Huge penalty for not filing FBAR by June 30 deadline

Rajesh Dhruva, Tax Consultant India   Milan Madhani CPA
Rajesh Dhruva, Tax Consultant India, Milan Madhani CPA

CHICAGO: US citizen, US green card holder, or a US resident alien (H1B, H4, L1, L2, or any other visa holder who meets the substantial presence test and who filed a regular US 1040 for 2013) are required to file FBAR before June 30, 2014 failing which they are liable for hefty penalty.

According to Milan Madhani, a CPA and a practicing accountant in Chicagoland, India is a signer to Foreign Accounts Tax Compliance Act (FATCA). All foreign financial institutions who have signed up with the IRS compliance program, known as FATCA are required to report American citizens and green card holders’ names and addresses to the IRS, and any foreign account information pertaining to them.

“If you had, in 2013, any bank, retirement, insurance or investment accounts in a foreign country whose maximum calendar year balances exceeded $10,000 individually or in total, then you have to file the Report of Foreign Bank and Financial Accounts (known as the FINCEN 114, aka, FBAR by June 30th of this year,” he said.

Failing to comply, that is failing to file before the due date without any valid reason; the IRS can legally fine you a civil penalty of $10,000 for each foreign account held in 2013. “The worst part is, if the IRS deems you willfully decided to not comply and you knew about the requirement, the penalty is greater of $100,000 or 50% percent of the amount in each account (See 31 USC 5321(a)(5)),” Madhani added.

FBAR was originally set up to prosecute money laundering but it is now also being used to combat offshore tax evasion. As of the end of 2013, the IRS enforcement program has resulted in collections of over $5.5 billion. Yet, the US Treasury Department believes it has collected only a fraction of the tax actually due related to offshore tax evasion. In particular, the FBAR helps the US government trace funds used for illicit activity and discover unreported income. But foreign financial accounts used for legitimate purposes must also be reported.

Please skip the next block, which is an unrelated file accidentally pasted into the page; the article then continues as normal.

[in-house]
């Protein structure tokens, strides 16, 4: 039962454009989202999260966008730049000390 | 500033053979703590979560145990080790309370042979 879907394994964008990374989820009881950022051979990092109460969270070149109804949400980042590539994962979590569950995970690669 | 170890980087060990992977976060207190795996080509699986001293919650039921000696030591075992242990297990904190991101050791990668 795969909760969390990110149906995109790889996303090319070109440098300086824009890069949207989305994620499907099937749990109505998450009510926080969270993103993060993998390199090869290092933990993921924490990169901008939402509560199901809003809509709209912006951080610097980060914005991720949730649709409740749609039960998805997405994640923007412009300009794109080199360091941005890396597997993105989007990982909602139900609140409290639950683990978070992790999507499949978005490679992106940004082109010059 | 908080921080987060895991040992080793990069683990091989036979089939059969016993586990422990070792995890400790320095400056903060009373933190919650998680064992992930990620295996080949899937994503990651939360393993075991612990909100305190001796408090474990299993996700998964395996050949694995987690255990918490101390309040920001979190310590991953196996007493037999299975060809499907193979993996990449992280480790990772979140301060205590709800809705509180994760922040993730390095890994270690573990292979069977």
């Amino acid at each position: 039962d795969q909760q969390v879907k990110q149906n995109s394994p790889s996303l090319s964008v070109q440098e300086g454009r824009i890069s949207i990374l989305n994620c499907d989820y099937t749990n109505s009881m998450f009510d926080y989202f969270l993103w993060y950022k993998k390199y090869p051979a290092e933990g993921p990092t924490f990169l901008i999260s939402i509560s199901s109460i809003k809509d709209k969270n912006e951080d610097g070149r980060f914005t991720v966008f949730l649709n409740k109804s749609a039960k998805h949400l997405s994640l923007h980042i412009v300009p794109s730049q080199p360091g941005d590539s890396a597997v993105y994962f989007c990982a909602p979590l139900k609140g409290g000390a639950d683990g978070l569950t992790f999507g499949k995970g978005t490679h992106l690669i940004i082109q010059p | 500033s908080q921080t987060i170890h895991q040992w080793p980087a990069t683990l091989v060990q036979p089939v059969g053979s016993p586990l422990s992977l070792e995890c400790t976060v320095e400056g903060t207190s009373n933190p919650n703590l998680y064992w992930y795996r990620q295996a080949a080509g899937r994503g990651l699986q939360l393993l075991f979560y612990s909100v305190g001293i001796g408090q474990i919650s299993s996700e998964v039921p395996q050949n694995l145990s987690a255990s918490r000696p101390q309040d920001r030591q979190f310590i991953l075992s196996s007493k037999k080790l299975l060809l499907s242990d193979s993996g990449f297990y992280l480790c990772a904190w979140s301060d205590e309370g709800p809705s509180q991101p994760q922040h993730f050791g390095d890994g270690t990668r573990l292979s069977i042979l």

In U.S.A. vs. CARL R. ZWERNER, on May 28, 2014 a Federal District Court jury in Florida determined that FBAR penalties in the aggregate amount of $2,241,809 with respect to an offshore account that had an apparent high balance of $1,691,054 during the years at issue was appropriate – an FBAR penalty equivalent to 150% of the highest account values in the previously undeclared foreign financial account.

Rajesh Dhruva, a practicing account attorney in Rajkot India said that from September 30, 2013 a new Financial Crimes Enforcement Network (FinCEN) Form 114 has been introduced in place of Form TD F 90-22.1 and from the year 2013 the FBAR reporting is to be submitted to the Internal Revenue Service (IRS).

Earlier Form TD F 90-22.1 was to be filed manually whereas (FinCEN) Form 114 from current year is to be filed electronically.
Besides an individual a USA partnership firm, a Limited Liability Company (LLC) or trust (referred as United States Person) which has financial interest or signing authority in overseas financial investment exceeding US $ 10,000 during a calendar year, are covered in this program.

It may be noted that filing of tax returns jointly by a married couple is common in USA but the limit of US $ 10,000 is for each individual and as the requirement extends to all accounts wherein an individual has a signing authority, both husband and wife are to separately file details of each joint account.

FBAR applies to Bank accounts; Securities; brokerage account; Commodity Futures & Options Accounts; insurance policy and any annuity with cash value; Mutual fund or similar pooled fund and any account maintained with a foreign financial institution or other person performing the services of a financial institution.

It may be noted that investment in a partnership or proprietorship firm, private limited company, personal loans and personal assets like jewellery are not included and hence, not required to be reported.

Immovable properties are also not covered under FBAR but bank balances generated for purchase of immovable property by funds remitted in bank account in India need to be reported.

However it may be noted that FBAR reporting applies to old accounts in India as also accounts holding inherited assets.

Improper filing of FBAR attracts penalty of $10,000 whereas willful failure to file FBAR is liable to penalty of greater of $100,000 or 50% of the balance at the time of violation and also is subjected to criminal penalties.

More info can be found at

Ramesh Soparawala

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